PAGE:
curl -x http://username:password@us.proxyendpoint.com:20000 ipinfo.io

				
			

Using Environment Variables

In macOS and Linux, you can also use a proxy with cURL by setting environment variables. Remember that it sets a proxy for the whole system, not just for cURL. Environment variables let you customize how the operating system works and the applications on that system.

You can tell cURL to use the proxy by the environment variables in a single line.

				
					export MY_NEW_VAR="My New Var"

				
			

Another method is to use the http_proxy environment variable. You can do that with the export command.

				
					export http_proxy=http://127.0.0.1:8080

				
			

Also, you can specify the proxy variable, so you wouldn’t need to add cURL options every time. And the same way you can unset the global proxy settings.

				
					http_proxy=http://127.0.0.1:8080

				
			

While the solution above works, you can also use the ~/.curlrc file. It’s a default option, so cURL will always search for such a file in your home directory. On Linux and macOS, it will look for a ~/.curlrc file, and on Windows _curlrc.

Unlike environment variables, with a .curlrc file you can set up a proxy specifically for cURL and not for all the programs This can be achieved by adding the line below to the ~/.curlrc file.

				
					proxy=http://127.0.0.1:8080

				
			

If the ~/.curlrc file doesn’t exist, you can create a new one.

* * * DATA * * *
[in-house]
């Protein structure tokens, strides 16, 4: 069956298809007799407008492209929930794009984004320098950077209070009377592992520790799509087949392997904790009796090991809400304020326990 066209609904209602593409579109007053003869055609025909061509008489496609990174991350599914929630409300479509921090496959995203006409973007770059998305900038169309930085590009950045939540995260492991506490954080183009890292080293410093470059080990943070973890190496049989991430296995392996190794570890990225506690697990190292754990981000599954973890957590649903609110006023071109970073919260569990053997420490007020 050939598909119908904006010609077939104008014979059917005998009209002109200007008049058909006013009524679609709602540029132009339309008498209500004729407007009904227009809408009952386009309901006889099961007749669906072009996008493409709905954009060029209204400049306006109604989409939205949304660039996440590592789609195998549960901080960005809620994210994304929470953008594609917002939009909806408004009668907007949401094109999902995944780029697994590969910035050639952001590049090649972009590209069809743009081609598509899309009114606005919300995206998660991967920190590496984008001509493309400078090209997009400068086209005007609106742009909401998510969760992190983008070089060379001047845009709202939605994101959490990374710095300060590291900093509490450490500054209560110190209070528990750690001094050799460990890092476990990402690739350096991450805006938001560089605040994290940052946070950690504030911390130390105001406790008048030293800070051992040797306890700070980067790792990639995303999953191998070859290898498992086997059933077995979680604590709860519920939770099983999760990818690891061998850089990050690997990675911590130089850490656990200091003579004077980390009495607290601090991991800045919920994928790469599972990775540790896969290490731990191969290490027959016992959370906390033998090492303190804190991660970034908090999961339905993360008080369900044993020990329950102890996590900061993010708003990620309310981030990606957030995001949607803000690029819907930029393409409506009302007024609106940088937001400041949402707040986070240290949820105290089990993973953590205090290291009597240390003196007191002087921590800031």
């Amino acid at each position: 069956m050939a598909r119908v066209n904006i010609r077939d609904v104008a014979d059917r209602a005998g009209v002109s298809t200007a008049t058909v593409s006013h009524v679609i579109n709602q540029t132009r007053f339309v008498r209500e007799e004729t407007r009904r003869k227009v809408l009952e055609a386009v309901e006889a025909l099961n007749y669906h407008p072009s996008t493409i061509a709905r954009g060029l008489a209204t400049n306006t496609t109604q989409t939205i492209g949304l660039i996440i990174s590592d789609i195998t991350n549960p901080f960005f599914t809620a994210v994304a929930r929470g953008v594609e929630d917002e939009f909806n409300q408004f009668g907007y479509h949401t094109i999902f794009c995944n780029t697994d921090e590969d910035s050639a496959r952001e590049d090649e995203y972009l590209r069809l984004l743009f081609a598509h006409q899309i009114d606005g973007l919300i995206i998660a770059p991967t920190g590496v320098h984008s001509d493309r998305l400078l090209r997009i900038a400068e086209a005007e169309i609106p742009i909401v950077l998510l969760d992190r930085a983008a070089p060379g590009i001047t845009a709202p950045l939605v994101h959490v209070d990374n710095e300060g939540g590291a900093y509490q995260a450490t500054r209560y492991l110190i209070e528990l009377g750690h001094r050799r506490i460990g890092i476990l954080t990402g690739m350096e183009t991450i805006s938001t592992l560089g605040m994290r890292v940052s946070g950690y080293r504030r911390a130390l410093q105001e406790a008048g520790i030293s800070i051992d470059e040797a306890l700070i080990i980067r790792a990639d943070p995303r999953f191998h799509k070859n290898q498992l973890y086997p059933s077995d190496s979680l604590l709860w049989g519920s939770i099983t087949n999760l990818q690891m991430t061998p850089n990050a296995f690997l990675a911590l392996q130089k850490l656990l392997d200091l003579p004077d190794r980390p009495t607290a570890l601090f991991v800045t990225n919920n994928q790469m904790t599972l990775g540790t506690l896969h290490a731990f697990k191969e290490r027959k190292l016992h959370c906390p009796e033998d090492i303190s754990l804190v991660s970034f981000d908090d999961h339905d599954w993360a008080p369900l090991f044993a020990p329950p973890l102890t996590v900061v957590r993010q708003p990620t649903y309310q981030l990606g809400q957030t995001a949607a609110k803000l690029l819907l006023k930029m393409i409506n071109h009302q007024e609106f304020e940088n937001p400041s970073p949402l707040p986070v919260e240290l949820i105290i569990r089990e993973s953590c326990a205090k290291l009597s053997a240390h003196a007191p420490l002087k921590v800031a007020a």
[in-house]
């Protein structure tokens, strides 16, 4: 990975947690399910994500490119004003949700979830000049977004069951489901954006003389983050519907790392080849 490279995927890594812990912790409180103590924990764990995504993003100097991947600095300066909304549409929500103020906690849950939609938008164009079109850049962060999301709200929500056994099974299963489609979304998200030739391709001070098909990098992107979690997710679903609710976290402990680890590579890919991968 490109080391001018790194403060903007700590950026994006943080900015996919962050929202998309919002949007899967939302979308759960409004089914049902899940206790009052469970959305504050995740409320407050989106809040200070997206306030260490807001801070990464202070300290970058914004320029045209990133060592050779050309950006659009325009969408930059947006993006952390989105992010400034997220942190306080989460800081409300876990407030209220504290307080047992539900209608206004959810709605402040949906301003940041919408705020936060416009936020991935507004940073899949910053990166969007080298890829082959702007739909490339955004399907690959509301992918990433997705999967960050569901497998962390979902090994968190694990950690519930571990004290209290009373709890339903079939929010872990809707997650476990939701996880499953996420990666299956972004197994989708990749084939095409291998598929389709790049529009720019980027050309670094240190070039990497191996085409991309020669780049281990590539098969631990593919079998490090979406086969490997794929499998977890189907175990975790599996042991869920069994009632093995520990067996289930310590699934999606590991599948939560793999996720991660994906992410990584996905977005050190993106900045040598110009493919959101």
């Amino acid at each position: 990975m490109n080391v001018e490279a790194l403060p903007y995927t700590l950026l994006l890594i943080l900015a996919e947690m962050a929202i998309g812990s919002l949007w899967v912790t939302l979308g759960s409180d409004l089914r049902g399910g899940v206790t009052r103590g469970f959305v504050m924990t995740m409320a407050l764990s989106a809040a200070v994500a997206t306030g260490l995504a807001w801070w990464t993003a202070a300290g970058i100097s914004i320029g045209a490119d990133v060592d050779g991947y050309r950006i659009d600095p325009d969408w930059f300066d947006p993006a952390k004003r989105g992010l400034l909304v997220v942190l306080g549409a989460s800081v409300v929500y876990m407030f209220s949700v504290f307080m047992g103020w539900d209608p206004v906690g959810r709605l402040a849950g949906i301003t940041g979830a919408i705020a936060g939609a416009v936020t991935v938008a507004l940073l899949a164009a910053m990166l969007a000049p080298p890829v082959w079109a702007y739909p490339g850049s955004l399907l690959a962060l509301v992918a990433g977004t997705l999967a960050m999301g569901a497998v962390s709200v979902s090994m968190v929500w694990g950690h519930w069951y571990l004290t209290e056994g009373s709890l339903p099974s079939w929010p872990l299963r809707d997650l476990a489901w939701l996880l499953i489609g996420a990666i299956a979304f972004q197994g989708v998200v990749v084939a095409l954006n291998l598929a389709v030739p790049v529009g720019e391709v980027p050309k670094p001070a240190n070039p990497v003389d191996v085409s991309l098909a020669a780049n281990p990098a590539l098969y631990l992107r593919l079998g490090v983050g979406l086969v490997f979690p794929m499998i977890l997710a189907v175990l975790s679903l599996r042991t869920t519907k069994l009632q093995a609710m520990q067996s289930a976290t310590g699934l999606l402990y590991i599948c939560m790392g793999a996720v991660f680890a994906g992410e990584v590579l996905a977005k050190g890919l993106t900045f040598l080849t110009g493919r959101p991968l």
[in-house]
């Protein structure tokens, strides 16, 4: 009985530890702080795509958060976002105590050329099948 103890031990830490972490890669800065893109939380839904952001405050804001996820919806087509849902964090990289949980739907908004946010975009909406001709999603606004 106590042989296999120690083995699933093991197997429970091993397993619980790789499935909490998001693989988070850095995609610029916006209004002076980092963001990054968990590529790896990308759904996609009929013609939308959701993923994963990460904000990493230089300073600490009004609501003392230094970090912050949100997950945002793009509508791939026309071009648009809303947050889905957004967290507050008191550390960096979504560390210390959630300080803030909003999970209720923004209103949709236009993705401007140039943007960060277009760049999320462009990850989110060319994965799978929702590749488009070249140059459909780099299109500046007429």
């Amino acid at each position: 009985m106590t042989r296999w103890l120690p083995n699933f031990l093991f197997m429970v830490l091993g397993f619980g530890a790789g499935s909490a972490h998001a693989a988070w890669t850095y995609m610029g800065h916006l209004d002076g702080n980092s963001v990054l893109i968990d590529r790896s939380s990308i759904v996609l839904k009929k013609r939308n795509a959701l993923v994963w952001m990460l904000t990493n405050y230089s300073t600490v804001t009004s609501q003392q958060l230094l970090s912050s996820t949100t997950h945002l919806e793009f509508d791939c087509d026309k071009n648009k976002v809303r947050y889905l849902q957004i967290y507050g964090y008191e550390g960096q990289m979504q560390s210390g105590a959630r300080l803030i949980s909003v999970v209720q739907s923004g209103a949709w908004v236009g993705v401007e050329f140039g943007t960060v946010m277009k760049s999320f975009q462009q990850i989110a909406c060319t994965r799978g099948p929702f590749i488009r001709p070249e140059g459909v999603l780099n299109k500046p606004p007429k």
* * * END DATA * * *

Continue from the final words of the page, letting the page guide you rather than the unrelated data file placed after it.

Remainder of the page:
Seeing What’s Happening in the Background

You might want more information about what happens when you send a request. For example, you might be interested in the request or response headers, response code, or the user agent you send. Adding the -v or ‐‐verbose option will print out what’s going on behind the scenes. Knowing how to use this option can be very useful for debugging.

				
					curl -x http://username:password@us.proxyendpoint.com:20000 ipinfo.io -v

* Rebuilt URL to: ipinfo.io/
*   Trying 51.161.68.240...
* TCP_NODELAY set
* Connected to us.proxyendpoint.com (127.0.0.1) port 20000 (#0) < We see that the proxy server and port are reachable
* Proxy auth using Basic with user 'username'
> GET http://ipinfo.io/ HTTP/1.1
> Host: ipinfo.io
> Proxy-Authorization: Basic dXNlcm5hbWU6cGFzc3dvcmQ= < Header containing your username and password encoded in Base64
> User-Agent: curl/7.55.1 < This is how the web server sees the requester. Any server would know that cURL is used to access it unless the User-Agent is changed
> Accept: */*
> Proxy-Connection: Keep-Alive
>
< HTTP/1.1 200 OK < Response code
< content-length: 325
< access-control-allow-origin: *
< content-type: application/json; charset=utf-8
< date: Thu, 29 Jul 2021 09:22:32 GMT